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The Library of Congress’ National Book Festival just got a big financial boost. The Library announced this afternoon that David M. Rubenstein, co-founder and managing director of the Carlyle Group, has donated $5 million ($1 million per year for the next five years) to support the festival.
This year marks the festival’s 10th anniversary, and the library says the donation means big things for the future of the festival. Librarian of Congress James H. Billington said in a release that it will help ensure that the festival continues each year, and it will help the Library expand the festival into a fully integrated program emphasizing reading and promoting the library.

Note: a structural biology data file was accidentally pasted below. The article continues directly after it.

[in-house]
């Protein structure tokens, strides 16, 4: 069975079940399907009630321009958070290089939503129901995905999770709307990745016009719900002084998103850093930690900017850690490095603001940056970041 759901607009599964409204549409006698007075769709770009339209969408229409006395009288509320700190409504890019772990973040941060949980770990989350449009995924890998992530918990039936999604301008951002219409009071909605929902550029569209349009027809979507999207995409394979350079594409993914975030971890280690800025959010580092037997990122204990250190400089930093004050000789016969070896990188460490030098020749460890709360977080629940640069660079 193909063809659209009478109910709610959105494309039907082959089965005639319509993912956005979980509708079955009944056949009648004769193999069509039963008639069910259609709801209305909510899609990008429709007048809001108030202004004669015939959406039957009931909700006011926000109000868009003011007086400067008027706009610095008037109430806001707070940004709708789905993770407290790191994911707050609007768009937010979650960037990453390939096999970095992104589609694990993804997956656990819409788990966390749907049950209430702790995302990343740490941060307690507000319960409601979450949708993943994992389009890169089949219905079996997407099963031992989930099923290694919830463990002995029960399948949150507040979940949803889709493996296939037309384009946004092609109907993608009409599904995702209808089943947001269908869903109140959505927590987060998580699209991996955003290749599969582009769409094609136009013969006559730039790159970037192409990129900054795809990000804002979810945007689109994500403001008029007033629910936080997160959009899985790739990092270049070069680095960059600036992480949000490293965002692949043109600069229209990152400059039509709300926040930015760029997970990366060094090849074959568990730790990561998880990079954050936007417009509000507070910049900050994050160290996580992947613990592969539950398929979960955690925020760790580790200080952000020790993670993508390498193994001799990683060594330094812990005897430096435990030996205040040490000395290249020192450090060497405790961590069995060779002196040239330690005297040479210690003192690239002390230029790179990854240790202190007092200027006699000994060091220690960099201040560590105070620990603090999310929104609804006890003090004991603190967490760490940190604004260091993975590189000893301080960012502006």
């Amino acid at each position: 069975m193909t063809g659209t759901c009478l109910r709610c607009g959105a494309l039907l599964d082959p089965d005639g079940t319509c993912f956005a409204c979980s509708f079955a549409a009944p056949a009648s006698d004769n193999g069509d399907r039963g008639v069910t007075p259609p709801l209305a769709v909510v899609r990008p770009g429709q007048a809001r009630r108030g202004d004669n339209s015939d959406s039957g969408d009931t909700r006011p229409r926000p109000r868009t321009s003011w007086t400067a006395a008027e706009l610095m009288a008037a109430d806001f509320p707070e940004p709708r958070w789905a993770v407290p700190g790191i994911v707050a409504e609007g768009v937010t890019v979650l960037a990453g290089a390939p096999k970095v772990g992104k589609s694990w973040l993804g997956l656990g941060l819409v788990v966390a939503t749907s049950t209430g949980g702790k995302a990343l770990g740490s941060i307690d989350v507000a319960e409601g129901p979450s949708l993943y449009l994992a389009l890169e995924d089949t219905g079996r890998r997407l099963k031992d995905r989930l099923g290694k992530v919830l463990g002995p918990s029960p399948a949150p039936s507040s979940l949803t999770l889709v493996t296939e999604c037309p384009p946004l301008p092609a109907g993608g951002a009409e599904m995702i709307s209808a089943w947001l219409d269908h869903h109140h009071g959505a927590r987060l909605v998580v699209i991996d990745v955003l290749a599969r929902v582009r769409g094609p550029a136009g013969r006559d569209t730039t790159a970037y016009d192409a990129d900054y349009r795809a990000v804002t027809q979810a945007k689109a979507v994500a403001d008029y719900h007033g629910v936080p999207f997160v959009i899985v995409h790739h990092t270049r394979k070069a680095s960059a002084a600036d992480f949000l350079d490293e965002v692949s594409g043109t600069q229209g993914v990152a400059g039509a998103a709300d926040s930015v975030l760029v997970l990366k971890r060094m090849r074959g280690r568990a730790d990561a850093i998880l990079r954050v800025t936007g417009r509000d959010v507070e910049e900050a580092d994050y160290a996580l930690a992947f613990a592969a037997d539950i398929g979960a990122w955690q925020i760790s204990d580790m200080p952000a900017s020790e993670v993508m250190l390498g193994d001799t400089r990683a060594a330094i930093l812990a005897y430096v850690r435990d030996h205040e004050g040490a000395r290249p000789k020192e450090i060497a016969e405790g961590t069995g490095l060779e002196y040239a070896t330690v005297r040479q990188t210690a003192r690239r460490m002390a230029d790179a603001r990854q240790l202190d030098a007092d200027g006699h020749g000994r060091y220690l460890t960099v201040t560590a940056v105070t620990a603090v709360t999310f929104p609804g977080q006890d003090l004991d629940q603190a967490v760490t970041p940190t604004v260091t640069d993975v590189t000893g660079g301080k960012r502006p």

Also new is the creation of a National Book Festival Board, which Billington and Rubenstein will head, and which will promote and help raise money for the festival.
This year’s festival, set for Saturday, Sept. 25, has a self-referential theme: “A Decade of Words and Wonder.” Though the slate of authors hasn’t been released yet, past years have drawn John Irving, Julia Alvarez, David Baldacci, Annette-Gordon Reed, and other notable names. In 2008, Washington City Paper named the festival, which was founded with help from Laura Bush, the “Best Reason to Be Unhesitatingly Positive About the Bush Administration” in the Best of D.C. issue.